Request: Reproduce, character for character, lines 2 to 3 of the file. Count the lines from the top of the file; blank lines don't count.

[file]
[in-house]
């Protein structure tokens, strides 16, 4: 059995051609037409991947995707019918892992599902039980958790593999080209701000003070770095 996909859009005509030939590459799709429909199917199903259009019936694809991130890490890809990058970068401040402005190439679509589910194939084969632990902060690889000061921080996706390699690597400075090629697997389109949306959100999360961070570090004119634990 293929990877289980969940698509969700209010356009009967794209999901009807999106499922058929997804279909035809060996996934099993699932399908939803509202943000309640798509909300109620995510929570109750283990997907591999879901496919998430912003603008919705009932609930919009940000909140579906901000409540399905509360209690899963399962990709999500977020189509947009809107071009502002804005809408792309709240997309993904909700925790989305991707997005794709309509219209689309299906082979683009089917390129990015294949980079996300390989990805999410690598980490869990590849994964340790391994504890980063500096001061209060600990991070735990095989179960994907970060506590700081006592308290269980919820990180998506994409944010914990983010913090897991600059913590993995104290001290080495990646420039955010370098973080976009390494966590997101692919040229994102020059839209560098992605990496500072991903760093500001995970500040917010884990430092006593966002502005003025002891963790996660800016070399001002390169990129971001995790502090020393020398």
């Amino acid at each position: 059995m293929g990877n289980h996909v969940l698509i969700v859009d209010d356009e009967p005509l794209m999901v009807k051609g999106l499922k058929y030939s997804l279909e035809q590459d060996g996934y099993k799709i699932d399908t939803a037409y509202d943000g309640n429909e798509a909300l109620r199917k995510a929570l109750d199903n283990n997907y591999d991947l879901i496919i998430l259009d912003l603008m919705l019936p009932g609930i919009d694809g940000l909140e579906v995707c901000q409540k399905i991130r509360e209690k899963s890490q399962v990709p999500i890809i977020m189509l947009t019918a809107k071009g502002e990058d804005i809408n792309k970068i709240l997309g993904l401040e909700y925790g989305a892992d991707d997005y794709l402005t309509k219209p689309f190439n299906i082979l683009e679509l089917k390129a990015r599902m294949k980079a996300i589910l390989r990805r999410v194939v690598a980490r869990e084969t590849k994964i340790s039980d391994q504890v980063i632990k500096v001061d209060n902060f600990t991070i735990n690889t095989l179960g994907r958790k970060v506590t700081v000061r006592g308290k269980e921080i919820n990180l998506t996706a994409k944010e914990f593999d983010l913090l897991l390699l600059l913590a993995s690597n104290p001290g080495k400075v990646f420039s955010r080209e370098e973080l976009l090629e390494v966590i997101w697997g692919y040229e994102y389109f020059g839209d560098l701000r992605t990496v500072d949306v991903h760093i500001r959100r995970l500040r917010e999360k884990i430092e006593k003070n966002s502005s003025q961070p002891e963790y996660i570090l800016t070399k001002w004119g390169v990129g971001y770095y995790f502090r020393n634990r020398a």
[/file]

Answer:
């Protein structure tokens, strides 16, 4: 059995051609037409991947995707019918892992599902039980958790593999080209701000003070770095 996909859009005509030939590459799709429909199917199903259009019936694809991130890490890809990058970068401040402005190439679509589910194939084969632990902060690889000061921080996706390699690597400075090629697997389109949306959100999360961070570090004119634990 293929990877289980969940698509969700209010356009009967794209999901009807999106499922058929997804279909035809060996996934099993699932399908939803509202943000309640798509909300109620995510929570109750283990997907591999879901496919998430912003603008919705009932609930919009940000909140579906901000409540399905509360209690899963399962990709999500977020189509947009809107071009502002804005809408792309709240997309993904909700925790989305991707997005794709309509219209689309299906082979683009089917390129990015294949980079996300390989990805999410690598980490869990590849994964340790391994504890980063500096001061209060600990991070735990095989179960994907970060506590700081006592308290269980919820990180998506994409944010914990983010913090897991600059913590993995104290001290080495990646420039955010370098973080976009390494966590997101692919040229994102020059839209560098992605990496500072991903760093500001995970500040917010884990430092006593966002502005003025002891963790996660800016070399001002390169990129971001995790502090020393020398």
């Amino acid at each position: 059995m293929g990877n289980h996909v969940l698509i969700v859009d209010d356009e009967p005509l794209m999901v009807k051609g999106l499922k058929y030939s997804l279909e035809q590459d060996g996934y099993k799709i699932d399908t939803a037409y509202d943000g309640n429909e798509a909300l109620r199917k995510a929570l109750d199903n283990n997907y591999d991947l879901i496919i998430l259009d912003l603008m919705l019936p009932g609930i919009d694809g940000l909140e579906v995707c901000q409540k399905i991130r509360e209690k899963s890490q399962v990709p999500i890809i977020m189509l947009t019918a809107k071009g502002e990058d804005i809408n792309k970068i709240l997309g993904l401040e909700y925790g989305a892992d991707d997005y794709l402005t309509k219209p689309f190439n299906i082979l683009e679509l089917k390129a990015r599902m294949k980079a996300i589910l390989r990805r999410v194939v690598a980490r869990e084969t590849k994964i340790s039980d391994q504890v980063i632990k500096v001061d209060n902060f600990t991070i735990n690889t095989l179960g994907r958790k970060v506590t700081v000061r006592g308290k269980e921080i919820n990180l998506t996706a994409k944010e914990f593999d983010l913090l897991l390699l600059l913590a993995s690597n104290p001290g080495k400075v990646f420039s955010r080209e370098e973080l976009l090629e390494v966590i997101w697997g692919y040229e994102y389109f020059g839209d560098l701000r992605t990496v500072d949306v991903h760093i500001r959100r995970l500040r917010e999360k884990i430092e006593k003070n966002s502005s003025q961070p002891e963790y996660i570090l800016t070399k001002w004119g390169v990129g971001y770095y995790f502090r020393n634990r020398a």